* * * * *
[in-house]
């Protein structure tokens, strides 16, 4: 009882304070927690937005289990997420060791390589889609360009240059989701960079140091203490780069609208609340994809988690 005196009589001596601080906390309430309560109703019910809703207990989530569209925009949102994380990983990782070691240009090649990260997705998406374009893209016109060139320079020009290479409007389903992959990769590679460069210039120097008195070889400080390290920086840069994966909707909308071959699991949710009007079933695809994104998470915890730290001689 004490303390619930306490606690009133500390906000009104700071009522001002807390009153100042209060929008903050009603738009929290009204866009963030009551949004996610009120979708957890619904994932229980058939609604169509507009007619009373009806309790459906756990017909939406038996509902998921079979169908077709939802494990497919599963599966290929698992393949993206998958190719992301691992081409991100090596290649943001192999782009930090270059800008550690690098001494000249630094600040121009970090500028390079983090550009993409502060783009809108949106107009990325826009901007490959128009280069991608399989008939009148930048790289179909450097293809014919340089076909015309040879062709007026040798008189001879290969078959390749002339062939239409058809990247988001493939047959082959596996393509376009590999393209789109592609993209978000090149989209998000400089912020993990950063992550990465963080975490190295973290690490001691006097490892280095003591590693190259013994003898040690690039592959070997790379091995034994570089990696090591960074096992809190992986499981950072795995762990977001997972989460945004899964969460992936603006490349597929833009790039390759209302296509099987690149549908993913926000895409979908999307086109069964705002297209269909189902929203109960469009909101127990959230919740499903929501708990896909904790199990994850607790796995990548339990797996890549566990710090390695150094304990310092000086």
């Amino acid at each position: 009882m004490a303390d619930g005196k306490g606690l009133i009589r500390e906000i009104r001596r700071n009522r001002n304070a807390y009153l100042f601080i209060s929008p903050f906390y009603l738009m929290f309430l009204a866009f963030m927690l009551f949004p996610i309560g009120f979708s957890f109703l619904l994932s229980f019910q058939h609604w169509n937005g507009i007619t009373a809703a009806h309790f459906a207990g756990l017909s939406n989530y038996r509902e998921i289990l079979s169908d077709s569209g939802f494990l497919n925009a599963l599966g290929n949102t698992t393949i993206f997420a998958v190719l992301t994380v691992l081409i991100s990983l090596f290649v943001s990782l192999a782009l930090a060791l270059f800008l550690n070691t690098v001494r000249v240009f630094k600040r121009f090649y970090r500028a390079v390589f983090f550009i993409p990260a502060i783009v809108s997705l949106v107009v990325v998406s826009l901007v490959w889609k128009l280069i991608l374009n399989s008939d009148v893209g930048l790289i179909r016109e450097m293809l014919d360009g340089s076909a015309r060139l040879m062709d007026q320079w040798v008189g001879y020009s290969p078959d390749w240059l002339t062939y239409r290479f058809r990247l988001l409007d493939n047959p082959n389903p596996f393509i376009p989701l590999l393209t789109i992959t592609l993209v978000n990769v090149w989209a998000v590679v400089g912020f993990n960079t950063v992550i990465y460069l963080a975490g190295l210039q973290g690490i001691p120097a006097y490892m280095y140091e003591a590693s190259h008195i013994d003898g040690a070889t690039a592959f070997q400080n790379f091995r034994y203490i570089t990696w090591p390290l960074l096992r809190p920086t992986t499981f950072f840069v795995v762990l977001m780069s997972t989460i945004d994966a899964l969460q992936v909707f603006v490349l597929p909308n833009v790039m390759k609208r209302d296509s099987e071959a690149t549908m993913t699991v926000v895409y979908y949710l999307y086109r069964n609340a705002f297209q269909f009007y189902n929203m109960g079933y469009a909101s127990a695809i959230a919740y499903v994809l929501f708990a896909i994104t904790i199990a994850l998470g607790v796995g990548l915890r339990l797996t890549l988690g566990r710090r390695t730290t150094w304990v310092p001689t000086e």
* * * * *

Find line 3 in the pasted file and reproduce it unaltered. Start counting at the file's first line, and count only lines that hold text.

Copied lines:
């Amino acid at each position: 009882m004490a303390d619930g005196k306490g606690l009133i009589r500390e906000i009104r001596r700071n009522r001002n304070a807390y009153l100042f601080i209060s929008p903050f906390y009603l738009m929290f309430l009204a866009f963030m927690l009551f949004p996610i309560g009120f979708s957890f109703l619904l994932s229980f019910q058939h609604w169509n937005g507009i007619t009373a809703a009806h309790f459906a207990g756990l017909s939406n989530y038996r509902e998921i289990l079979s169908d077709s569209g939802f494990l497919n925009a599963l599966g290929n949102t698992t393949i993206f997420a998958v190719l992301t994380v691992l081409i991100s990983l090596f290649v943001s990782l192999a782009l930090a060791l270059f800008l550690n070691t690098v001494r000249v240009f630094k600040r121009f090649y970090r500028a390079v390589f983090f550009i993409p990260a502060i783009v809108s997705l949106v107009v990325v998406s826009l901007v490959w889609k128009l280069i991608l374009n399989s008939d009148v893209g930048l790289i179909r016109e450097m293809l014919d360009g340089s076909a015309r060139l040879m062709d007026q320079w040798v008189g001879y020009s290969p078959d390749w240059l002339t062939y239409r290479f058809r990247l988001l409007d493939n047959p082959n389903p596996f393509i376009p989701l590999l393209t789109i992959t592609l993209v978000n990769v090149w989209a998000v590679v400089g912020f993990n960079t950063v992550i990465y460069l963080a975490g190295l210039q973290g690490i001691p120097a006097y490892m280095y140091e003591a590693s190259h008195i013994d003898g040690a070889t690039a592959f070997q400080n790379f091995r034994y203490i570089t990696w090591p390290l960074l096992r809190p920086t992986t499981f950072f840069v795995v762990l977001m780069s997972t989460i945004d994966a899964l969460q992936v909707f603006v490349l597929p909308n833009v790039m390759k609208r209302d296509s099987e071959a690149t549908m993913t699991v926000v895409y979908y949710l999307y086109r069964n609340a705002f297209q269909f009007y189902n929203m109960g079933y469009a909101s127990a695809i959230a919740y499903v994809l929501f708990a896909i994104t904790i199990a994850l998470g607790v796995g990548l915890r339990l797996t890549l988690g566990r710090r390695t730290t150094w304990v310092p001689t000086e």